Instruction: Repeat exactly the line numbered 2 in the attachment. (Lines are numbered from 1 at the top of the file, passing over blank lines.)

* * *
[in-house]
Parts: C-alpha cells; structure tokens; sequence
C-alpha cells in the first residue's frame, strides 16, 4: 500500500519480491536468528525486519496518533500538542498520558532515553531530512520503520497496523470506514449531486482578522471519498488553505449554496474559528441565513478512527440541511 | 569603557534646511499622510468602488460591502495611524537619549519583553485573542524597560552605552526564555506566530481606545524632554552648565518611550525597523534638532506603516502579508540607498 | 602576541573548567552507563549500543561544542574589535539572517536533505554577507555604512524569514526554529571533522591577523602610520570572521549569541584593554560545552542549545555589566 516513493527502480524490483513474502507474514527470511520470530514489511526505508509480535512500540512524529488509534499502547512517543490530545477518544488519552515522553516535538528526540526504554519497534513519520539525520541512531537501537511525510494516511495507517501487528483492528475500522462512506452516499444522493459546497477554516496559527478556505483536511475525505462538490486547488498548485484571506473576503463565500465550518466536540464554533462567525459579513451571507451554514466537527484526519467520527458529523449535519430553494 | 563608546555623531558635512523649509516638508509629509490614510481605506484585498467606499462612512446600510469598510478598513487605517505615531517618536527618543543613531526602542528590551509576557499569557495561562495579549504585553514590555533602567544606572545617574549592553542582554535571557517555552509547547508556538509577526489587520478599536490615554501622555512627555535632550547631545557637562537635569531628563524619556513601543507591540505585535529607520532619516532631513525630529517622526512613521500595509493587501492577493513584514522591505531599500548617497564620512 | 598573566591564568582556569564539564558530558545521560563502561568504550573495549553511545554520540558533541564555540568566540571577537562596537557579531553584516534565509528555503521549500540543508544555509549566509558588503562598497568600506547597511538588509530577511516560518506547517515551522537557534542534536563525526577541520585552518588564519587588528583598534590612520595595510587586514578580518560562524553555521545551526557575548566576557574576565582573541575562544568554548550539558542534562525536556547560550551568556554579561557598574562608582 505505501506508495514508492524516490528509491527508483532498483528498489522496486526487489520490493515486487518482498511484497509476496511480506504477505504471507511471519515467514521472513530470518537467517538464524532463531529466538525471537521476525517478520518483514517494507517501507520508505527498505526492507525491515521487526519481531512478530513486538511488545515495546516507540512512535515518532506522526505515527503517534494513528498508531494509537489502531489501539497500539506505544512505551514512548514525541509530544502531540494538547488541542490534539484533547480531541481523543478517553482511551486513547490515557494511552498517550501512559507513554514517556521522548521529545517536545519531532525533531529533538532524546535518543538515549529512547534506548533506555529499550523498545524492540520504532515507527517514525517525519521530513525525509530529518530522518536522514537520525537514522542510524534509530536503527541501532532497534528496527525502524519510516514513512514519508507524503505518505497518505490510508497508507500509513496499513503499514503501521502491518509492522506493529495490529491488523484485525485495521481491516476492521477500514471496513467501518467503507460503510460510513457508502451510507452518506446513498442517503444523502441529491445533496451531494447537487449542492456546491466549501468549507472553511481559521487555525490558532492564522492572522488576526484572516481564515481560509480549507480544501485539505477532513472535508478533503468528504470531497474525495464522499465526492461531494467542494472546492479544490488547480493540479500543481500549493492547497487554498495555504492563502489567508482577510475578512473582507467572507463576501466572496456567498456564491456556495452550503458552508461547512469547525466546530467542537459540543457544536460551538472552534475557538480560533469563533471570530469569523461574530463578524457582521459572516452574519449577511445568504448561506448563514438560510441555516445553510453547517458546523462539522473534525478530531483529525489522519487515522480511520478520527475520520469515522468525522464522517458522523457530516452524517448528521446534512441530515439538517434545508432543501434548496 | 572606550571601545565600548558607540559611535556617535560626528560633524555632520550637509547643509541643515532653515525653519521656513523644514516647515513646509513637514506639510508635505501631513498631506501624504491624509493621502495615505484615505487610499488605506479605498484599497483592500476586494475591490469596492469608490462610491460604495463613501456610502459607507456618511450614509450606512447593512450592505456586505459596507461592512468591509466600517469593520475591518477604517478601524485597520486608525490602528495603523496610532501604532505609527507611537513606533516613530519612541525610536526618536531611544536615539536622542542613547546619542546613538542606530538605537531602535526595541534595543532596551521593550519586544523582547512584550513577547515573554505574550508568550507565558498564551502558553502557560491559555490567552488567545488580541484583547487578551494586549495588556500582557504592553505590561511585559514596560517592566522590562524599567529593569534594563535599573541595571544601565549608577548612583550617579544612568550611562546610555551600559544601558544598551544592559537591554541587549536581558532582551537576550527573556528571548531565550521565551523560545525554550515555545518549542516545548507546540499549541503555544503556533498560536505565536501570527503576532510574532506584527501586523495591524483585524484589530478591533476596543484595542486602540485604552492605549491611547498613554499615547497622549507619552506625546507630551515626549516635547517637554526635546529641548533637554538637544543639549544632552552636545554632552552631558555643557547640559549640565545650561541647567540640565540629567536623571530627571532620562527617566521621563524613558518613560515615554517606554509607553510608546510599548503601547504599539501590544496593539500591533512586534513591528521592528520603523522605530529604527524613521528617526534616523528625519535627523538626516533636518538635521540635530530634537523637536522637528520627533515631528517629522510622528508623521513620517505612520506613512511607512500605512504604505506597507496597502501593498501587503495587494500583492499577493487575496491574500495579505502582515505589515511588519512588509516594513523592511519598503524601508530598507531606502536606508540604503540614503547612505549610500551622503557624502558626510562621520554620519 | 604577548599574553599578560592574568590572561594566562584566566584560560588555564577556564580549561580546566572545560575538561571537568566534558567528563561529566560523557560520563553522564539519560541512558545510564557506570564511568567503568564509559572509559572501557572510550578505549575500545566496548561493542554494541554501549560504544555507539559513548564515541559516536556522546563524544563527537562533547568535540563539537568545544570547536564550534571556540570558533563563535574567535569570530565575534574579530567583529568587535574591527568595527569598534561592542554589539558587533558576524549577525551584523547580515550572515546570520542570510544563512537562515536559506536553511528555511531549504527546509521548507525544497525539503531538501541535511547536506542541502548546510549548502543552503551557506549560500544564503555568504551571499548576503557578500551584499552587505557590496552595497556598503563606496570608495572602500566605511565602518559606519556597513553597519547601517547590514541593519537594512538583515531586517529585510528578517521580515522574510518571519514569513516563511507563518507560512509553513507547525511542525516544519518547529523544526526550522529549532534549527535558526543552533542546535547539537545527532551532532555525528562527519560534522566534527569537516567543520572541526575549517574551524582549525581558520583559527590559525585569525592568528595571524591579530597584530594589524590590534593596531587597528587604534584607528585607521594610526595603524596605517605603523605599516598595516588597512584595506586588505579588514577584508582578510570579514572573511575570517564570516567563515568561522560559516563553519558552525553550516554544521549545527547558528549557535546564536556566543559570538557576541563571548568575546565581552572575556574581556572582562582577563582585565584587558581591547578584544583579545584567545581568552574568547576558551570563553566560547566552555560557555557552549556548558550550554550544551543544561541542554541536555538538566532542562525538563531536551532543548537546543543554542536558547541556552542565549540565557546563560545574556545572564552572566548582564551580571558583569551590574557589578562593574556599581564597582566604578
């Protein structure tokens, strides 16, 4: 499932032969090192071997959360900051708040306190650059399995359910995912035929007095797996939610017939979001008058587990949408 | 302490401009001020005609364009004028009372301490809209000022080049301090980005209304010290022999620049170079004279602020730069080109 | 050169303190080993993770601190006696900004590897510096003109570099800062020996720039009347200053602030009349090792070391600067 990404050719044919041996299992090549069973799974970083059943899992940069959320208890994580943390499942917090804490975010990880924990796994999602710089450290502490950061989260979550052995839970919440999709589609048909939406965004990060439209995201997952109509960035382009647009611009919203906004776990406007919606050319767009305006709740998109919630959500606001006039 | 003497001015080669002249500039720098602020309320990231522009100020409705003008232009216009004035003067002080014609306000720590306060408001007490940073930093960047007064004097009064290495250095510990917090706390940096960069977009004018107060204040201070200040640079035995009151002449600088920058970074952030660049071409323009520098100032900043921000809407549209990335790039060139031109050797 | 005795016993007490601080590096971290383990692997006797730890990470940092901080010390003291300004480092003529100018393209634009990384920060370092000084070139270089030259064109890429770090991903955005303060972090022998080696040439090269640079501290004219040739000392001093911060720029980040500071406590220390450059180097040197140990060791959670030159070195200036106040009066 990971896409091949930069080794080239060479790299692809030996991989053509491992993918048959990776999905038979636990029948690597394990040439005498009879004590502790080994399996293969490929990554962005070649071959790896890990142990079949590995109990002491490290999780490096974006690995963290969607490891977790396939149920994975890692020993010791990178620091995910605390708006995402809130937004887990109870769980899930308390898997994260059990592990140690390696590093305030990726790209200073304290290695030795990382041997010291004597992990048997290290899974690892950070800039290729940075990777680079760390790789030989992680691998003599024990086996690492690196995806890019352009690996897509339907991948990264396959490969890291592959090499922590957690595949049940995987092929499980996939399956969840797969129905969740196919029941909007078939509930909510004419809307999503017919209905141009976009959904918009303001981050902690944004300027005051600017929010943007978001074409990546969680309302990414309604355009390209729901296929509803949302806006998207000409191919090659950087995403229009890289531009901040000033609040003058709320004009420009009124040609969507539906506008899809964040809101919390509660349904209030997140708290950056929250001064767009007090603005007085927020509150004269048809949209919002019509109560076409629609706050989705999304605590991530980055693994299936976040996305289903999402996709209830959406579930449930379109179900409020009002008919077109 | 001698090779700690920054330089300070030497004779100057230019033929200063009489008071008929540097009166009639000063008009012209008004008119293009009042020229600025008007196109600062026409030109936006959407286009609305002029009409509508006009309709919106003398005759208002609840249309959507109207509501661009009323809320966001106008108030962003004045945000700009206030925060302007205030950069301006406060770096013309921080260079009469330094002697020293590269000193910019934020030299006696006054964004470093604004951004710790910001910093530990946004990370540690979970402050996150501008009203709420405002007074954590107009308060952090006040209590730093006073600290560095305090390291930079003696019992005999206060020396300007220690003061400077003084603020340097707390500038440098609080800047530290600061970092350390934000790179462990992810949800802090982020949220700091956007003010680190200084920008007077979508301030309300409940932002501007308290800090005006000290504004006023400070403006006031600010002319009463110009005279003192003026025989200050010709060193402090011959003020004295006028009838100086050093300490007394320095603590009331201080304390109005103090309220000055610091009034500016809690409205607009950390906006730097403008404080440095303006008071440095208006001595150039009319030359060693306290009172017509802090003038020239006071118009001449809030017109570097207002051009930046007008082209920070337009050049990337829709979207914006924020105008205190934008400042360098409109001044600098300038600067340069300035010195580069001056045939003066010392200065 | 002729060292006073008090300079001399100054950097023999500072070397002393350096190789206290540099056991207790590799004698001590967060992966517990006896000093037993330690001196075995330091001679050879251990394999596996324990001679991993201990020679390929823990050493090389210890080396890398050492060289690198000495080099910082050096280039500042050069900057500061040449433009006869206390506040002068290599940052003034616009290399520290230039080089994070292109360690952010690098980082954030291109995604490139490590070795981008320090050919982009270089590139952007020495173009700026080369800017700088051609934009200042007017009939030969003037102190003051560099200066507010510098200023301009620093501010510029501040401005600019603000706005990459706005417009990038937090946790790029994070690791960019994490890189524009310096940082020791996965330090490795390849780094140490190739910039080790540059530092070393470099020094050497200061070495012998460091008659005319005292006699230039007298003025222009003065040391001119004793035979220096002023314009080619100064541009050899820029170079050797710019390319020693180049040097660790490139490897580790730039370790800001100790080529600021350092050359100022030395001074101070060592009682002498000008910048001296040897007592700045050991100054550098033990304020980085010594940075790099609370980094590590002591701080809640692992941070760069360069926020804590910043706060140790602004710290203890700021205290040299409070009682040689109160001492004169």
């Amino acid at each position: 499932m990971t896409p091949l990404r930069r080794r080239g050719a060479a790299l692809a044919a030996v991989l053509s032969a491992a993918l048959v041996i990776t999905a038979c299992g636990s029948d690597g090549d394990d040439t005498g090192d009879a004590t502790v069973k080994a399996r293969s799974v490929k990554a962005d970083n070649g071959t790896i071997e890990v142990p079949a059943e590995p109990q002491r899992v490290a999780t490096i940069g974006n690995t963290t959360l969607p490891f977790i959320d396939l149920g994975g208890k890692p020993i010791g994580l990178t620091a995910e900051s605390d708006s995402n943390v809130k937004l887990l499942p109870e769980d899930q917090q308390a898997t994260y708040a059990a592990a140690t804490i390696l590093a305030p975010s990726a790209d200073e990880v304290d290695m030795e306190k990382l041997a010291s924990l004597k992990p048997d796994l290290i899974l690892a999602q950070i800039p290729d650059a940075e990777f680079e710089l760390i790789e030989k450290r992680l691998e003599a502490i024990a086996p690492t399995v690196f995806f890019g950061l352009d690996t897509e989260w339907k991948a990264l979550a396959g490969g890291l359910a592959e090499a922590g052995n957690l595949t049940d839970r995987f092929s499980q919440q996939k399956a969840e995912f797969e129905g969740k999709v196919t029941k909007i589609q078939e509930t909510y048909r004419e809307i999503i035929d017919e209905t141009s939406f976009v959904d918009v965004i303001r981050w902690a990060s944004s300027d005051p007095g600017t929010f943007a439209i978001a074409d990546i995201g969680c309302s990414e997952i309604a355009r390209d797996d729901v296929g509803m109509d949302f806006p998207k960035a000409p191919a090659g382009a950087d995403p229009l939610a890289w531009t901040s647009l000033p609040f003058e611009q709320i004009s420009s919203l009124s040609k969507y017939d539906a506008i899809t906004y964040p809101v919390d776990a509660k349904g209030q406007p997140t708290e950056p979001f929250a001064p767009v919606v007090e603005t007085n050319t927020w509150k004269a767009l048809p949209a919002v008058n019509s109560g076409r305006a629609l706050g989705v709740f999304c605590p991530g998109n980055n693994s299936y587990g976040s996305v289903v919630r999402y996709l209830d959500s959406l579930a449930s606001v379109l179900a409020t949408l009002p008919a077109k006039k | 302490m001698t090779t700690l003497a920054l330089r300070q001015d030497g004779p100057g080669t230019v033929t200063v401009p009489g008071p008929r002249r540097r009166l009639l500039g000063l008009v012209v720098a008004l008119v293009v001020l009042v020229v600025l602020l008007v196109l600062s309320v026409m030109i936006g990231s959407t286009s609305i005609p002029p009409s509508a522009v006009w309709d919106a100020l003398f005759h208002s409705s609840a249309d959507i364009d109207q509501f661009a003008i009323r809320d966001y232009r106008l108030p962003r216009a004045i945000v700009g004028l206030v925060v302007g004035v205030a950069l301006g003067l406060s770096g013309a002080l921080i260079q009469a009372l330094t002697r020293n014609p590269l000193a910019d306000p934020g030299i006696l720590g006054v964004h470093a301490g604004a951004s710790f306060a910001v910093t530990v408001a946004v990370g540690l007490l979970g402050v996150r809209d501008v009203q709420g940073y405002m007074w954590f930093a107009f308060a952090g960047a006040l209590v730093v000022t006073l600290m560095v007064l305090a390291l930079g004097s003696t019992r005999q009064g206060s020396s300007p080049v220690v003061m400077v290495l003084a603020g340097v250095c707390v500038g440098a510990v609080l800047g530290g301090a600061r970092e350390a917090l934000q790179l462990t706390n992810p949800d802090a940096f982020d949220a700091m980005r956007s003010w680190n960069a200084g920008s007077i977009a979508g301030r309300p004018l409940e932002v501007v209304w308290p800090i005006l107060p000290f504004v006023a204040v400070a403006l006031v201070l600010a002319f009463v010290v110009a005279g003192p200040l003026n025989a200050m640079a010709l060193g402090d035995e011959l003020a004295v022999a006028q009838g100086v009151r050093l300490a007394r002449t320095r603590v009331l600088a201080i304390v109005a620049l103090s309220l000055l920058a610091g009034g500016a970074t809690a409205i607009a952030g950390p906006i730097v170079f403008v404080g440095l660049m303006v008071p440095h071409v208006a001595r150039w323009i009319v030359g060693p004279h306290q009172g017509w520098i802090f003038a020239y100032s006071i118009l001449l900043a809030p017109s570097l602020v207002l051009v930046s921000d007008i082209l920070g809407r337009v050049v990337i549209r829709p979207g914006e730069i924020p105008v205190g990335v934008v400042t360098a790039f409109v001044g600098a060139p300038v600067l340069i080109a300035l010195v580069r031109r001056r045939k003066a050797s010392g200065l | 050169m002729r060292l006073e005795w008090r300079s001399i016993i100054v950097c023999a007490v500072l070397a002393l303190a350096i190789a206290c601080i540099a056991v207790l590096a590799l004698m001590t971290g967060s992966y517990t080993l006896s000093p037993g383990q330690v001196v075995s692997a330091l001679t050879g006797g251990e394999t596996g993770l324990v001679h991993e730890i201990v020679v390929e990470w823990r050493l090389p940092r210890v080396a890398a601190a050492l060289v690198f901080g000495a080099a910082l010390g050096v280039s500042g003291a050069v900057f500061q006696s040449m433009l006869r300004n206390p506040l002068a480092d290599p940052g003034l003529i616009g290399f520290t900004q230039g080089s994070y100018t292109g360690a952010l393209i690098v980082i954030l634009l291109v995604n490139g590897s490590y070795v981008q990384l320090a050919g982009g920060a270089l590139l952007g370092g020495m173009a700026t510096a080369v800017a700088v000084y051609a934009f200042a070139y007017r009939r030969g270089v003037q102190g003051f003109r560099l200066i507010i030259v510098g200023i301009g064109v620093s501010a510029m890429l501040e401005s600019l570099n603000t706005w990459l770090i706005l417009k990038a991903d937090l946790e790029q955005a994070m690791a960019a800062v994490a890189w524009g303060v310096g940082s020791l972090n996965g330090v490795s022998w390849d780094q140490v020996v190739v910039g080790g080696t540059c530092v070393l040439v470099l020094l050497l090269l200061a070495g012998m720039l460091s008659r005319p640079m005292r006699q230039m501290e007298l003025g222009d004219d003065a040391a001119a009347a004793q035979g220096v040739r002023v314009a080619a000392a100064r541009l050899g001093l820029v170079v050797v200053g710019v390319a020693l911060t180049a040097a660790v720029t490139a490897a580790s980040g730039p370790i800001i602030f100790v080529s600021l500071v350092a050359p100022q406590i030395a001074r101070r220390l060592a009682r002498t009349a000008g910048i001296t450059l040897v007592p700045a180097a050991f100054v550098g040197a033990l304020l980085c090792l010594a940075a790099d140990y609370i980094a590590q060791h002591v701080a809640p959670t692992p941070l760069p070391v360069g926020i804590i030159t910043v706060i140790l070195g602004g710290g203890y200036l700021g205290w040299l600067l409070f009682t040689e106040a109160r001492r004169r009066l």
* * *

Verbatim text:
Parts: C-alpha cells; structure tokens; sequence